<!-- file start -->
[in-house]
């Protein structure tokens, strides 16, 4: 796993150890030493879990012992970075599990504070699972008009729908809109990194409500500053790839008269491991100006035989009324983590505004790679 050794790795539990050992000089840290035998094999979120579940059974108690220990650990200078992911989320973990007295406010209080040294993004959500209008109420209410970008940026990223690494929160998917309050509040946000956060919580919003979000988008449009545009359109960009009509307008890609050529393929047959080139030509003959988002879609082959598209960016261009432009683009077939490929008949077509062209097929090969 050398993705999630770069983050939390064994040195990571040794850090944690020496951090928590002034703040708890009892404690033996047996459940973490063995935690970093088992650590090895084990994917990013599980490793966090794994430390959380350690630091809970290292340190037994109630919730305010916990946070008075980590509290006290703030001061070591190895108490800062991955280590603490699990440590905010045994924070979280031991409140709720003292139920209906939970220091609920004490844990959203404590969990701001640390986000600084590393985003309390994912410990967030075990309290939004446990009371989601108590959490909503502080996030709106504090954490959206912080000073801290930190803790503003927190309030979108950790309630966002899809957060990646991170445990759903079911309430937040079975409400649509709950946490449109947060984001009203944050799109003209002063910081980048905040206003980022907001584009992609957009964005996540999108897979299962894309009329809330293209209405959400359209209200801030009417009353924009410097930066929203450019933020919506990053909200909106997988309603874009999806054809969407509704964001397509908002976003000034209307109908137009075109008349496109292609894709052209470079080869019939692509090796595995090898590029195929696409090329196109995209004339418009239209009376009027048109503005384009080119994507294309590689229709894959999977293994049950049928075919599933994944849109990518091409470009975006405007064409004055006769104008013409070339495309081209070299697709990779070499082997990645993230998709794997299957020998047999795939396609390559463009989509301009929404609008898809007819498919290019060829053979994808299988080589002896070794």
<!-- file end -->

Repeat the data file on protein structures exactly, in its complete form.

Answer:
[in-house]
């Protein structure tokens, strides 16, 4: 796993150890030493879990012992970075599990504070699972008009729908809109990194409500500053790839008269491991100006035989009324983590505004790679 050794790795539990050992000089840290035998094999979120579940059974108690220990650990200078992911989320973990007295406010209080040294993004959500209008109420209410970008940026990223690494929160998917309050509040946000956060919580919003979000988008449009545009359109960009009509307008890609050529393929047959080139030509003959988002879609082959598209960016261009432009683009077939490929008949077509062209097929090969 050398993705999630770069983050939390064994040195990571040794850090944690020496951090928590002034703040708890009892404690033996047996459940973490063995935690970093088992650590090895084990994917990013599980490793966090794994430390959380350690630091809970290292340190037994109630919730305010916990946070008075980590509290006290703030001061070591190895108490800062991955280590603490699990440590905010045994924070979280031991409140709720003292139920209906939970220091609920004490844990959203404590969990701001640390986000600084590393985003309390994912410990967030075990309290939004446990009371989601108590959490909503502080996030709106504090954490959206912080000073801290930190803790503003927190309030979108950790309630966002899809957060990646991170445990759903079911309430937040079975409400649509709950946490449109947060984001009203944050799109003209002063910081980048905040206003980022907001584009992609957009964005996540999108897979299962894309009329809330293209209405959400359209209200801030009417009353924009410097930066929203450019933020919506990053909200909106997988309603874009999806054809969407509704964001397509908002976003000034209307109908137009075109008349496109292609894709052209470079080869019939692509090796595995090898590029195929696409090329196109995209004339418009239209009376009027048109503005384009080119994507294309590689229709894959999977293994049950049928075919599933994944849109990518091409470009975006405007064409004055006769104008013409070339495309081209070299697709990779070499082997990645993230998709794997299957020998047999795939396609390559463009989509301009929404609008898809007819498919290019060829053979994808299988080589002896070794």